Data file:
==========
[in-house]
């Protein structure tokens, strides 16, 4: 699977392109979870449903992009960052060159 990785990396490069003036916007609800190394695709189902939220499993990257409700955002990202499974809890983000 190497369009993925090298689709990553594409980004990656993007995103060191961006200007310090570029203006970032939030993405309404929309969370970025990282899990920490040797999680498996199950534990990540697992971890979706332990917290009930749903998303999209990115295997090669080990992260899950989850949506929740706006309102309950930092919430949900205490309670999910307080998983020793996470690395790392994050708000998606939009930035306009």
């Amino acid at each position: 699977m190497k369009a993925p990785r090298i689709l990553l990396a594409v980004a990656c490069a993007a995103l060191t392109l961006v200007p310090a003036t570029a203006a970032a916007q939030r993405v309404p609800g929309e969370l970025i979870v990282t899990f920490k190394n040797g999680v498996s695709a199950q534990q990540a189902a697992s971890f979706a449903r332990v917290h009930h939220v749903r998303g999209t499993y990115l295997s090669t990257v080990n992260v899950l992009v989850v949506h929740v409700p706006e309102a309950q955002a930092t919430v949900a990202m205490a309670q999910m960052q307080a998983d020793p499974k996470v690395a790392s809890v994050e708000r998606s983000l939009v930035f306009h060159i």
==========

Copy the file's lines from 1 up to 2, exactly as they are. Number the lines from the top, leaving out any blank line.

[in-house]
């Protein structure tokens, strides 16, 4: 699977392109979870449903992009960052060159 990785990396490069003036916007609800190394695709189902939220499993990257409700955002990202499974809890983000 190497369009993925090298689709990553594409980004990656993007995103060191961006200007310090570029203006970032939030993405309404929309969370970025990282899990920490040797999680498996199950534990990540697992971890979706332990917290009930749903998303999209990115295997090669080990992260899950989850949506929740706006309102309950930092919430949900205490309670999910307080998983020793996470690395790392994050708000998606939009930035306009």